Ball games, barbecues, and boardwalks all share one very tasty link — the hot dog. Although it's about as iconic as a food can get in this country, the wiener’s origin remains surprisingly unclear. On one point, however, we’re all in agreement: On a summer afternoon, it’s perfect washed down with a glass of something bubbly and ice-cold.
Yet there are lots of ways to prepare this most crowd-pleasing of treats — and just as many experts out there who are elevating the art of the dog. To start, there’s the choice of the meat itself, then the cooking method (grilling, boiling, deep-frying), the matter of what to put on top (salty, sweet, cheesy), and how to handle the bun (toasted, soft, handmade). To help us assess the options and learn how to create the perfect hot dog at home — after all, most of us don’t have access to equipment more advanced than a stovetop or a barbecue — we checked in with masters Randy Watts of Nathan’s Famous, Hot Doug’s Doug Sohn in Chicago, and Gloria Pink of Pink’s in Hollywood, to name just a few.
Grilling was the most popular method of cooking on the East Coast, with steaming and boiling coming out on top in the Midwest — but otherwise the tips and tricks were unpredictable, even surprising. Why? Because, ultimately, it all comes down to taste buds — whether you like biting into a charred dog dressed with a single strand of handmade Dijon mustard or a deep-fried version heaped with a mess of coleslaw that spills down your chin. Dig in.
1. Shop Around
"More and more specialty markets are carrying quality, exotic types of meat in addition to the kind we’re most used to," explains Doug Sohn of Chicago’s Hot Doug’s, where people queue around the block for alligator and wild boar dogs. It’s worth branching out — at least once. Whole Foods and Fairway, for example, now stock different types of pork, lamb, chicken, and even veal, but, says Sohn, your best bet is checking with your local butcher for super-fresh varieties. Working with unfamiliar meats can be trickier, though, so be sure to cook dogs all the way through.
2. Pre-Season the Meat
A little preparation goes a long way. "Steep fresh bratwurst in a mixture of beer and onions before finishing it on the grill," advises Sohn. The flavor complements the saltiness of the dog. Keep in mind that all beer is not created equal; Randy Watts of Nathan's Famous recommends using an amber or dark brew like Yuengling.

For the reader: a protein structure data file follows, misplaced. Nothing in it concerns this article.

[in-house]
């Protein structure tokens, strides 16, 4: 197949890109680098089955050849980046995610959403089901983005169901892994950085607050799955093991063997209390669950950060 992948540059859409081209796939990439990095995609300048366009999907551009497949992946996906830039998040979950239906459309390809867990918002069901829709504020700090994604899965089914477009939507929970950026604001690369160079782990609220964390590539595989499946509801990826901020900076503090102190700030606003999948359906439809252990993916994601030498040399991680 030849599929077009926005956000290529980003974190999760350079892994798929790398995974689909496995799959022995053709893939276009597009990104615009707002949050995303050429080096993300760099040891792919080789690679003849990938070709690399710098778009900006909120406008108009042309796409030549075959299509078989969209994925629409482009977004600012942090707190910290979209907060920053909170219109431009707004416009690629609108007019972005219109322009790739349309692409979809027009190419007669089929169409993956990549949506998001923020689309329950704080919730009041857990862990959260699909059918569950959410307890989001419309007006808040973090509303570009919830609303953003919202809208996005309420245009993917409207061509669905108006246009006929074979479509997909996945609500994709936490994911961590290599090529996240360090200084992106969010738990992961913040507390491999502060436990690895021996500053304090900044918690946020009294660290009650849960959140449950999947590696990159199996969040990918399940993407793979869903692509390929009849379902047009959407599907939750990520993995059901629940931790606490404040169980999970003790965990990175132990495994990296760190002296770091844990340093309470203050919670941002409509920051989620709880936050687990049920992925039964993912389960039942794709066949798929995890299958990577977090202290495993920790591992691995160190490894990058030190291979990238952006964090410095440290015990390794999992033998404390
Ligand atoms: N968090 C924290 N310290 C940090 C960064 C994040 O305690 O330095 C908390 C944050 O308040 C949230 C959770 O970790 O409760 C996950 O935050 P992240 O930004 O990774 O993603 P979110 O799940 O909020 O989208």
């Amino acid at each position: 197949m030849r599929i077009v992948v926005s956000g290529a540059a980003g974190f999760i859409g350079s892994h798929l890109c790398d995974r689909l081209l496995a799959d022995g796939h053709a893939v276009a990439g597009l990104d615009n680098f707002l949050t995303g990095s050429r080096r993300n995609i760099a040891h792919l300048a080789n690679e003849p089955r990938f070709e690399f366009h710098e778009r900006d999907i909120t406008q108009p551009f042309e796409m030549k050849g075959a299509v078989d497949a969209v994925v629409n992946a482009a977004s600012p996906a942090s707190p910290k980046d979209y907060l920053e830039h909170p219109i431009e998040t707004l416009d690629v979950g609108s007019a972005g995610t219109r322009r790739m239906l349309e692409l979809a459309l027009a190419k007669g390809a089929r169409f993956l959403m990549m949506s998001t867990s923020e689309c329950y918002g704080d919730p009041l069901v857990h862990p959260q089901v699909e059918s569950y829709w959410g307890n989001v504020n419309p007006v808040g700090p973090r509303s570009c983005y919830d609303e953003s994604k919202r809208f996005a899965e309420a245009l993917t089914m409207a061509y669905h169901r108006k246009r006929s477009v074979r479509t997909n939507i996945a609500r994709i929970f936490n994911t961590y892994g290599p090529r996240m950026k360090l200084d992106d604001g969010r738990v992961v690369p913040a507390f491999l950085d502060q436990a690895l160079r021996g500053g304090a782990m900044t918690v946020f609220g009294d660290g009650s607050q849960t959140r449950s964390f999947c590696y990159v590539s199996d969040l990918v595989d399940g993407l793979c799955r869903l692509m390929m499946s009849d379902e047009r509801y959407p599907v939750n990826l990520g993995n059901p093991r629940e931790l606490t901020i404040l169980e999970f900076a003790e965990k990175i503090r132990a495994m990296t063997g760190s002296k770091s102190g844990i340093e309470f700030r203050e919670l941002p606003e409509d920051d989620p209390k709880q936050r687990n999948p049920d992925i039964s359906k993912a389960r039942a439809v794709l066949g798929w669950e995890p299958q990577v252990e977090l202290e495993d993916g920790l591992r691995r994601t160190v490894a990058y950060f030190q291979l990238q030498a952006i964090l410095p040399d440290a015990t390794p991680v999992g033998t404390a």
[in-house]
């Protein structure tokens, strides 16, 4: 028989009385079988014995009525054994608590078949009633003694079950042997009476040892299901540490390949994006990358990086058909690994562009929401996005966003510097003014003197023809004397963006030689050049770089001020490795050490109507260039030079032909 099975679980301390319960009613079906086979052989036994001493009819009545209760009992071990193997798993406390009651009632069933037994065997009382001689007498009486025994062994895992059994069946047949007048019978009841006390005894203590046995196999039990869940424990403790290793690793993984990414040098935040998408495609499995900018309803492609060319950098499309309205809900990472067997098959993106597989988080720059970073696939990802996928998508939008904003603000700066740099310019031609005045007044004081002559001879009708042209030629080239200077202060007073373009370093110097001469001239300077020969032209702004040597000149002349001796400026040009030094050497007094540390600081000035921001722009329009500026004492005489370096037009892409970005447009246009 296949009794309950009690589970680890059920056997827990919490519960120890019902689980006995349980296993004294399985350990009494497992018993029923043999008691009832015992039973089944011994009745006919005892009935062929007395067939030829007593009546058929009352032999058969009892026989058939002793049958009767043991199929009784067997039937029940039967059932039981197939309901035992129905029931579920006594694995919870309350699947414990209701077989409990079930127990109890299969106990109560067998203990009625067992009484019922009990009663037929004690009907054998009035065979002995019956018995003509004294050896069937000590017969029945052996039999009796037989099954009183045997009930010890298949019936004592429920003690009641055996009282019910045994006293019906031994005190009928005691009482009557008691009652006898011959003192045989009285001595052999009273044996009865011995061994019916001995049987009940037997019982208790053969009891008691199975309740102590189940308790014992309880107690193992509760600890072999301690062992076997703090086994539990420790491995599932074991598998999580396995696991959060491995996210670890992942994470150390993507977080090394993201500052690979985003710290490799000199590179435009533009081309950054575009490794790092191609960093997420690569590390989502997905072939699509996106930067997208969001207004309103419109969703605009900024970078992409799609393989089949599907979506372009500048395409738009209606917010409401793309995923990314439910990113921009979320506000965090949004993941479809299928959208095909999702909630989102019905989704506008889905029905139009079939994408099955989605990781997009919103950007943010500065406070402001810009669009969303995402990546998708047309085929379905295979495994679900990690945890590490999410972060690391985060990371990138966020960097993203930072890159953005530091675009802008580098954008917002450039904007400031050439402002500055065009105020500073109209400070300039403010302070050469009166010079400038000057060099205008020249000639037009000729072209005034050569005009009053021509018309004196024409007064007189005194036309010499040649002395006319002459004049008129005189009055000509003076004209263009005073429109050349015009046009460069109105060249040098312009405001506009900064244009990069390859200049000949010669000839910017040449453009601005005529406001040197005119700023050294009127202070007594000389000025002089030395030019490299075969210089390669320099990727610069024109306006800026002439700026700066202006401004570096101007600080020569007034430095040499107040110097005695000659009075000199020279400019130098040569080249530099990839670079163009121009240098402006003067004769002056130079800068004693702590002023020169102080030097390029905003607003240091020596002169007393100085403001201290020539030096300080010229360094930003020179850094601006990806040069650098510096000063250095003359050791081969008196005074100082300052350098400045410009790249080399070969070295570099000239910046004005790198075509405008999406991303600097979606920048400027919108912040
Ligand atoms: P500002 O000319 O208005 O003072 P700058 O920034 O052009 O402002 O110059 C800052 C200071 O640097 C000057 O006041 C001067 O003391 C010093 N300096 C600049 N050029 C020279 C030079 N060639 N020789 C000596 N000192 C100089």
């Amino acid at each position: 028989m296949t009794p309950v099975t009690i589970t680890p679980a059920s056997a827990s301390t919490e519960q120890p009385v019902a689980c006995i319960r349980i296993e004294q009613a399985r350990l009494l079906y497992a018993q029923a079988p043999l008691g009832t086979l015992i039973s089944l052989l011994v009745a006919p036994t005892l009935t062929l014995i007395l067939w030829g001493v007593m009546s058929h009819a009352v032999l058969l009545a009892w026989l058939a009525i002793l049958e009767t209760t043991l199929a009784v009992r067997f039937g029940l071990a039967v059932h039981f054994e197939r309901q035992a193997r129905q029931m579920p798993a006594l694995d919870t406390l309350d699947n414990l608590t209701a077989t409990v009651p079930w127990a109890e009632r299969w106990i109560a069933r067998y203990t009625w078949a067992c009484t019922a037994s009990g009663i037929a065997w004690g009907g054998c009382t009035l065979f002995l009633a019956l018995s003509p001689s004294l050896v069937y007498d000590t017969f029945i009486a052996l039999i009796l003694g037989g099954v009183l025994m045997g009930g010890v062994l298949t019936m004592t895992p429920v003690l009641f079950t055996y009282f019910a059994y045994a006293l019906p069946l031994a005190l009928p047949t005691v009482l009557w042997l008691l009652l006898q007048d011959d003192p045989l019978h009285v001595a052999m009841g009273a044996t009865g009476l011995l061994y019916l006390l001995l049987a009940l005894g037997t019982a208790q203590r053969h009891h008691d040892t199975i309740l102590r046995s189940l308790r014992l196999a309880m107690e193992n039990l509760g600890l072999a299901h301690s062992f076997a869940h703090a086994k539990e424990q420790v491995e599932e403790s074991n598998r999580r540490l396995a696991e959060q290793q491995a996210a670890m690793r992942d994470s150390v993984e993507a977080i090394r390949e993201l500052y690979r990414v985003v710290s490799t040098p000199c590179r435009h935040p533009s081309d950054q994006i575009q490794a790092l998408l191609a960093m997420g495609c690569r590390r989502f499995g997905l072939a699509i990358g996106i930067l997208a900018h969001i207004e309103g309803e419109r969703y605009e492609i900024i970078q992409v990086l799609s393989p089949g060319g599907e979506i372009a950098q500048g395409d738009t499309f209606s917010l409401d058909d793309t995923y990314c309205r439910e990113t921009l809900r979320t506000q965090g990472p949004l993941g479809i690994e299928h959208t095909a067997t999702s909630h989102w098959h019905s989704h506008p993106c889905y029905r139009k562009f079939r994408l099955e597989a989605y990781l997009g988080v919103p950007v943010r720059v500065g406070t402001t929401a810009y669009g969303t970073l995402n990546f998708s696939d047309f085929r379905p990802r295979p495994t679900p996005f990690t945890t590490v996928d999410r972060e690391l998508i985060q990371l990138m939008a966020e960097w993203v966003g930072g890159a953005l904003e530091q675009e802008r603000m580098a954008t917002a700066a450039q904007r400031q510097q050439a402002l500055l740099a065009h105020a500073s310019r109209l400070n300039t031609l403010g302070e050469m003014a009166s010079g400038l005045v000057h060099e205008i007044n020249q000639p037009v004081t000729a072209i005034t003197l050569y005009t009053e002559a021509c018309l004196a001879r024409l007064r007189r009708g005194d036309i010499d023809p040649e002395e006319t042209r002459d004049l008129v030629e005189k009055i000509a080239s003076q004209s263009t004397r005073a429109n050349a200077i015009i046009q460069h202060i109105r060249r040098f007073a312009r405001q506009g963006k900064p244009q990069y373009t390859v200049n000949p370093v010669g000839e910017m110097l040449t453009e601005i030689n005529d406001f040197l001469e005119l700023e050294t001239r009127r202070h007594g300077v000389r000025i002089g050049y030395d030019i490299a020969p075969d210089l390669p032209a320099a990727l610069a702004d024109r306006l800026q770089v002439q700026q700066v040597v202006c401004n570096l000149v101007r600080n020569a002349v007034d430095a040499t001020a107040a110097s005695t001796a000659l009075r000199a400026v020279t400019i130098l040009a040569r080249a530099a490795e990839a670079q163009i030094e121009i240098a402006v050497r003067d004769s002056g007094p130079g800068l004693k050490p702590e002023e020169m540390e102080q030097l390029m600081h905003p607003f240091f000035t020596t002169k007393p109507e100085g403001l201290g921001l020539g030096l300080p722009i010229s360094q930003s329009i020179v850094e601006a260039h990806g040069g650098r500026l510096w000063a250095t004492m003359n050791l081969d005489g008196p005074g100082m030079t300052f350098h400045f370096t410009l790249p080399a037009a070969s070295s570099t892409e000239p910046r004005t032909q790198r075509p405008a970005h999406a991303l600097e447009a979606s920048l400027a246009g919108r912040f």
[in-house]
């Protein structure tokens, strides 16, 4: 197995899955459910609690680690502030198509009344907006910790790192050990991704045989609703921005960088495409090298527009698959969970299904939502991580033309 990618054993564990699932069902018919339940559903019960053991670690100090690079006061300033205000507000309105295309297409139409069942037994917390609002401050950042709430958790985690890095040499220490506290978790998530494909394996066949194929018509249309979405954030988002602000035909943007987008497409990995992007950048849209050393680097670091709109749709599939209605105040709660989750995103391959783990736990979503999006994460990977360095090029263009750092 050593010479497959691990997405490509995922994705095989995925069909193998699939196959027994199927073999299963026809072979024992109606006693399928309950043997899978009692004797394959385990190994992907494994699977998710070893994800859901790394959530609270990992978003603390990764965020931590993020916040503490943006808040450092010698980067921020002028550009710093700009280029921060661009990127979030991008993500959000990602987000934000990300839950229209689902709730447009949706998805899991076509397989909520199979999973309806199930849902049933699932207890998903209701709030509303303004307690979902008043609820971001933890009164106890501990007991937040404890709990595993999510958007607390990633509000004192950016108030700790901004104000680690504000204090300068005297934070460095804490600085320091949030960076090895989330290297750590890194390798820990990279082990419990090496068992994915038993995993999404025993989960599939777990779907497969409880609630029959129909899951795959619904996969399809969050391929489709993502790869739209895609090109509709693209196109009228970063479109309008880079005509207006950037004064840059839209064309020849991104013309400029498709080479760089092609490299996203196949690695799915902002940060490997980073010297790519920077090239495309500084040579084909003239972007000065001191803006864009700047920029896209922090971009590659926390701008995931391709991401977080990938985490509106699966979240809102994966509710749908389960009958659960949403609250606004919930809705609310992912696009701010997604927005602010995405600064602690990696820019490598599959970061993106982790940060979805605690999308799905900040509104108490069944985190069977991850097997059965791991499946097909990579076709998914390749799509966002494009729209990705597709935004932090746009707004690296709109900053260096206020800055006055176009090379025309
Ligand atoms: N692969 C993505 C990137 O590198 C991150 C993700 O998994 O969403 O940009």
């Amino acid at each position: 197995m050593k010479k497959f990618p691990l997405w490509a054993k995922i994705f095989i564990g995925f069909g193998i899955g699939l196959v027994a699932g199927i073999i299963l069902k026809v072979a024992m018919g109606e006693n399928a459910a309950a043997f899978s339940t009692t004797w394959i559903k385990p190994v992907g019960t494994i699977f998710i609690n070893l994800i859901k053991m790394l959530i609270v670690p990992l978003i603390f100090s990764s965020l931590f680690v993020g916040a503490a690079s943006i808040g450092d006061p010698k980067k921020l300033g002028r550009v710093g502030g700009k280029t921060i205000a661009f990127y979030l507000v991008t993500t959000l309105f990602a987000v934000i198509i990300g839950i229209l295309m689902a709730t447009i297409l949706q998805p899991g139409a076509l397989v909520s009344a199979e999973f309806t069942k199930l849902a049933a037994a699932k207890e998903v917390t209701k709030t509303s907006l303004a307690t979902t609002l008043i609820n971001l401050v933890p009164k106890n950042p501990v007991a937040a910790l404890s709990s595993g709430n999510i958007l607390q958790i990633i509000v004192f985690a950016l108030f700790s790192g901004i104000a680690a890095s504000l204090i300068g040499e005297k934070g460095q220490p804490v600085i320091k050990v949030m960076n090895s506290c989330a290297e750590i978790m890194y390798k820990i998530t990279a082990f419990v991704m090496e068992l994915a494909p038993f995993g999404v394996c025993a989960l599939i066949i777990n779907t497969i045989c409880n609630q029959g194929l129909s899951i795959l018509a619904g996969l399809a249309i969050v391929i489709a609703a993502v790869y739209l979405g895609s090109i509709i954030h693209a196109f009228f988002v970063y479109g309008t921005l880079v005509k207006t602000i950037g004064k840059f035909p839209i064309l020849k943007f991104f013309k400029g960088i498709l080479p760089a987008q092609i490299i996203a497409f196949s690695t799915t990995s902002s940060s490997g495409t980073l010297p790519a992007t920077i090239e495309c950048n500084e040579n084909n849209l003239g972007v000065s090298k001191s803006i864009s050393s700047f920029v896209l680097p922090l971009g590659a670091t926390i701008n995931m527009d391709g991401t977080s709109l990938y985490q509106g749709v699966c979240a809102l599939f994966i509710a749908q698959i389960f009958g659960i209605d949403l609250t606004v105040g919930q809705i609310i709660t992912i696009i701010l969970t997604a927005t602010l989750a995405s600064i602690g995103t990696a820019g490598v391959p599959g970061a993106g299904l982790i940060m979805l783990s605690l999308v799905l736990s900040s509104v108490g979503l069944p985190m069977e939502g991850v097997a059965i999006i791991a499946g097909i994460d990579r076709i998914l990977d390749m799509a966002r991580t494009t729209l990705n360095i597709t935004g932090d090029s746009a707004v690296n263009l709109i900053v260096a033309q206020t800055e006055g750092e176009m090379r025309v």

3. It’s All About the Casing
The one thing you don’t want to do is throw a fresh dog on the grill right away. Instead, render it for four to five minutes to tenderize the casing. Once that happens, Joshua Sharkey of Bark in Brooklyn, N.Y., prefers to throw it on a griddle in order to preserve the fat. When it’s almost done, raise the griddle’s heat, which will crisp up the casing. When you bite into the meat, you’ll get that "satisfying snap." Sohn concurs — for the most part. "Cook the sausage at 350 degrees in the oven until the casing firms up, then throw it on the grill." If you throw it directly on the grill, the casing tends to stick, causing tears that result in the loss of some of the flavor.
4. Master the Grill
"Hot dogs are very forgiving," explains Sohn. "They're already cooked, smoked, or cured, so what you're really looking to do is get them hot." Grill the hot dog on medium to high heat, rolling it lightly the whole time to ensure you get nice char marks on the outside for flavor. If you don't have a grill, advises Watts, you can use a frying pan or a portable griddle (usually used for making pancakes or eggs) that you can set over your char broiler. Watts elaborates: "The key is to grill it at an average temperature, not too low, and not too high, just a consistent heat for about 10 to 12 minutes so that the hot dog browns slowly. It should reach a very high internal temperature of 175 to 180 degrees, which you can measure with a simple probe thermometer (the kind used when cooking turkey at Thanksgiving)."
5. Deep-Fry, Steam, or Boil
To deep-fry your dog, drop it in a deep fryer or heat up a taller pan of oil to 350 degrees; the process takes just about five minutes and works well with natural casing varieties, which crack open nicely. According to Tom Pierce of Vienna Beef, many Midwesterners favor steaming or boiling their wieners, and both methods are easy for home cooks. To boil your dog, simply drop it in bubbling water until it rises to the surface. To steam it, put it in a colander that sits above boiling water in a pot until the meat reaches 180 degrees or about five minutes. Gloria Pink of Pink’s Hot Dogs concurs, but prefers to serve dogs at 160 degrees.
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